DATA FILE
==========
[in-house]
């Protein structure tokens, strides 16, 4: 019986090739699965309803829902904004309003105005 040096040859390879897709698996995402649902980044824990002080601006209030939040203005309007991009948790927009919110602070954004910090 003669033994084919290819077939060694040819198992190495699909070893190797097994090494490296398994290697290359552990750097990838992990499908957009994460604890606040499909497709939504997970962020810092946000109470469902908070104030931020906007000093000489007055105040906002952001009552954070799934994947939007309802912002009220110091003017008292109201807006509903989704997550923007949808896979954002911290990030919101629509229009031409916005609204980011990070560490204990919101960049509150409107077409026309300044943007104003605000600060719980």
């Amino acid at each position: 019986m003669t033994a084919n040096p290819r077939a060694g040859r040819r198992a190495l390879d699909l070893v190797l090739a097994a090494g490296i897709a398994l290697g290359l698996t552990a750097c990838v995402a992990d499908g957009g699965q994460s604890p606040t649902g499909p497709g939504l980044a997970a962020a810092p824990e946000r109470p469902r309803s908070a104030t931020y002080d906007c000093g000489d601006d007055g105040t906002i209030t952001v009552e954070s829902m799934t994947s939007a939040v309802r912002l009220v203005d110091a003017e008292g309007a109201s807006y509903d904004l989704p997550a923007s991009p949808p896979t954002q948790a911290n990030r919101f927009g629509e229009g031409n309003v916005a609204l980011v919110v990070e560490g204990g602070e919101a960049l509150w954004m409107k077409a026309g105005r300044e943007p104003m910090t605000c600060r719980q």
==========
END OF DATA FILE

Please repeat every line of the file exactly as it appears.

[in-house]
């Protein structure tokens, strides 16, 4: 019986090739699965309803829902904004309003105005 040096040859390879897709698996995402649902980044824990002080601006209030939040203005309007991009948790927009919110602070954004910090 003669033994084919290819077939060694040819198992190495699909070893190797097994090494490296398994290697290359552990750097990838992990499908957009994460604890606040499909497709939504997970962020810092946000109470469902908070104030931020906007000093000489007055105040906002952001009552954070799934994947939007309802912002009220110091003017008292109201807006509903989704997550923007949808896979954002911290990030919101629509229009031409916005609204980011990070560490204990919101960049509150409107077409026309300044943007104003605000600060719980």
């Amino acid at each position: 019986m003669t033994a084919n040096p290819r077939a060694g040859r040819r198992a190495l390879d699909l070893v190797l090739a097994a090494g490296i897709a398994l290697g290359l698996t552990a750097c990838v995402a992990d499908g957009g699965q994460s604890p606040t649902g499909p497709g939504l980044a997970a962020a810092p824990e946000r109470p469902r309803s908070a104030t931020y002080d906007c000093g000489d601006d007055g105040t906002i209030t952001v009552e954070s829902m799934t994947s939007a939040v309802r912002l009220v203005d110091a003017e008292g309007a109201s807006y509903d904004l989704p997550a923007s991009p949808p896979t954002q948790a911290n990030r919101f927009g629509e229009g031409n309003v916005a609204l980011v919110v990070e560490g204990g602070e919101a960049l509150w954004m409107k077409a026309g105005r300044e943007p104003m910090t605000c600060r719980q």